Yesterday was just another day at SXSW: Started off around noon at the Stages on Sixth, a day party sponsored by Paste magazine and HGTV. Brooklyn's The Lone Bellow did a cool alt-Americana thing, only slightly delayed when the Paste guy introducing the band tripped over a cord and broke the Mandolin hookup. (Someone in the audience had the rubber band that was necessary to make a quick repair.) Also worthwhile at the party: the tooth-rattling Guards and the flamboyant Foxygen.
Then it was off to the convention center, where I caught sets by the Latino-gypsy-rap outfit Bajafondo and Hamburg's BOY, a pair of European girls who do a really great heartbreak-and-longing thing. Then it's off to a set by the legendary Nick Cave and the Bad Seeds at Stubb's, followed by girl-band Lucius and a techno-funk set by Poolside.
I head over to see Iron and Wine at Austin City Limits' Moody Theater and get there early enough to see the end of Dixie Chicks' Natalie Maines' set, which features an off-the-hook climax with her dad, Lloyd Maines, on the pedal-steel guitar and Ben Harper on the lap-steel. Iron and Wine debuts a big band—three guys on horn, three backup singers, two violinists, a stand-up bass, piano, drums, bass and guitar—and some beautiful new songs. It sounds great, but I need something more lively, so I head over the Continental Club to get energized by the one-and-only JC Brooks and the Uptown Sound. That gives me a enough energy to get back to the Moody to catch a few songs by alt-country Dawes and then end the night with some indie pop from Local Natives at the Lustre Pearl.
Tonight is the Dap-Tone Records Showcase and Dave Grohl's Sound City Players, to name just a couple of acts. But the biggest excitement is building over the lottery to win one of those tickets to the Prince show that was announced yesterday.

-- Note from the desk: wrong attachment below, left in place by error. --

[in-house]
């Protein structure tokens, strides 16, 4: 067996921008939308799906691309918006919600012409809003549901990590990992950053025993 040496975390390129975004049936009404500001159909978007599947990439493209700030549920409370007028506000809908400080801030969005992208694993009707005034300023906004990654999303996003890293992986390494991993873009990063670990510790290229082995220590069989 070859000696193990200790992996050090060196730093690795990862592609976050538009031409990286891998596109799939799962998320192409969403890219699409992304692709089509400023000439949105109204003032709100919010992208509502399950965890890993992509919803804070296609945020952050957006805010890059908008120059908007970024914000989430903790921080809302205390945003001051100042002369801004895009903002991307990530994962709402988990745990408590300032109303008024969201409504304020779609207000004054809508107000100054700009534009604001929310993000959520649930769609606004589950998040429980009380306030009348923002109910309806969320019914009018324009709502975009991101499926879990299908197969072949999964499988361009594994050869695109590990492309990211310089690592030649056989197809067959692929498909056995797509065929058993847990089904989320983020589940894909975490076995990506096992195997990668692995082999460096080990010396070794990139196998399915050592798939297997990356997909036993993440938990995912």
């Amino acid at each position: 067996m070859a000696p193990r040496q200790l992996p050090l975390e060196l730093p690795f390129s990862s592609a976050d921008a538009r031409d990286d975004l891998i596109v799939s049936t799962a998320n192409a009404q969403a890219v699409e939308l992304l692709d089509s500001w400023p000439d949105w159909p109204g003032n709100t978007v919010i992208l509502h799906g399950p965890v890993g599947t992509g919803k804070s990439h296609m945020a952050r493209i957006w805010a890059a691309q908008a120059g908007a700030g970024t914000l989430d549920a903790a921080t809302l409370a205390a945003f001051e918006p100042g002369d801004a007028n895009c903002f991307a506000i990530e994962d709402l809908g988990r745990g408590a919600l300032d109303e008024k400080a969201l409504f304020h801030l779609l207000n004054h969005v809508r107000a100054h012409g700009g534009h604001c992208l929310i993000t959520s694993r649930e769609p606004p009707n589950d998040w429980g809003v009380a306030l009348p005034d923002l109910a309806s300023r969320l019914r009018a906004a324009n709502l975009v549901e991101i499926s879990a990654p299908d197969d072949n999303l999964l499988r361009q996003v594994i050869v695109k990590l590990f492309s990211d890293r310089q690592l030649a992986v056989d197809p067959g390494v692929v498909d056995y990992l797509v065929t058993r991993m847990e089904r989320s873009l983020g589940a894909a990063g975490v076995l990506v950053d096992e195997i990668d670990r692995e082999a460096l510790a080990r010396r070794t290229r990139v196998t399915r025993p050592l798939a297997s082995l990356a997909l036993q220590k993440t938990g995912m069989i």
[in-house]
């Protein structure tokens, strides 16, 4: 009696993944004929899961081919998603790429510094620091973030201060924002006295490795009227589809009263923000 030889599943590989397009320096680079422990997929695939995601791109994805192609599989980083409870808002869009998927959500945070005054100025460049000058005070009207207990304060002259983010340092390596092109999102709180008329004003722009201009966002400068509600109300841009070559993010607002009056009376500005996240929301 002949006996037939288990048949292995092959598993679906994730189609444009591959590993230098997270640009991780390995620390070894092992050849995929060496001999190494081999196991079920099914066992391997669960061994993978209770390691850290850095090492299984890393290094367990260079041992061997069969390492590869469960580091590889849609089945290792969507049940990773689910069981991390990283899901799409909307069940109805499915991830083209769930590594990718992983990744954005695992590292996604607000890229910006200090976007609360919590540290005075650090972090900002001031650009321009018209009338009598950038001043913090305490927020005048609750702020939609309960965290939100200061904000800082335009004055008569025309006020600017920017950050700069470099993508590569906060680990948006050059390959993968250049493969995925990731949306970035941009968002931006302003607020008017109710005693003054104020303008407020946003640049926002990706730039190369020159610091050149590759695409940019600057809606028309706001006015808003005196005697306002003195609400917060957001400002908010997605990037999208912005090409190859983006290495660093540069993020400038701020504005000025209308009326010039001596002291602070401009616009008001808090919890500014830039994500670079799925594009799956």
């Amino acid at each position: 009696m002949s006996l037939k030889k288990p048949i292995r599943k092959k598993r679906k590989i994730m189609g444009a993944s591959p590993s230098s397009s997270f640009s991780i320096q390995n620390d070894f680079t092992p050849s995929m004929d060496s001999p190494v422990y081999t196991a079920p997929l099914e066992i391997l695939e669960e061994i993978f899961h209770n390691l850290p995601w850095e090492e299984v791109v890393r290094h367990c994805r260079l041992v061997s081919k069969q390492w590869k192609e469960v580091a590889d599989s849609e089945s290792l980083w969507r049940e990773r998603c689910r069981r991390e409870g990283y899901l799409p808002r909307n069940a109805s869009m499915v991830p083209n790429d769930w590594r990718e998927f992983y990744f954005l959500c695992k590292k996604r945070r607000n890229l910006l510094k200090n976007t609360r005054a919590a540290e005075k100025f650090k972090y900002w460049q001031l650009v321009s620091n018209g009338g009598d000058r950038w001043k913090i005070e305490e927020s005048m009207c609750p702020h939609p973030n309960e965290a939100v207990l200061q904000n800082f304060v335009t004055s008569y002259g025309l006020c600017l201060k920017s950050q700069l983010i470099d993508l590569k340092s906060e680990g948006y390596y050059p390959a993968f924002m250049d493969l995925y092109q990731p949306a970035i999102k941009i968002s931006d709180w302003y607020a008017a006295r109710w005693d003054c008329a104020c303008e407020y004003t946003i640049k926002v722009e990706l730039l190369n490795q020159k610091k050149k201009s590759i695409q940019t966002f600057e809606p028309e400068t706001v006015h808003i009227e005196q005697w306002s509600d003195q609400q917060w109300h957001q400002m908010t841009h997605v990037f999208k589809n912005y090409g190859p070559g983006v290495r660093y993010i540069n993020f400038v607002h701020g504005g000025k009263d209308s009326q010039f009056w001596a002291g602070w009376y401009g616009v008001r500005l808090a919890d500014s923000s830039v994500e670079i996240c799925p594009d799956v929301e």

Speaking from experience, it takes heavy motivation for music fans on the far-out fringes of the mainstream to sit through the Grammys. Between the Chris Brown-induced nausea and gaudy Lady Gaga get-ups, the show is rightfully criticized for being all about theatrics and not about, you know, the thing they’re handing out those little gramophones for: the music.
This year, though, things are looking up: the nominations seem to be catering to all corners of the market (the safe corners, of course; let’s not give them too much credit) and have finally shaken off their shameless Taylor Swift crush along with the rest of Hollywood's males. Then, once they released this little preview video, via Rolling Stone, they pretty much had me sold.
Yoko Ono covers Katy Perry's "Firework," and after you watch you'll ask yourself, "Are those people really clapping at the end because they enjoyed the song ... or ....?"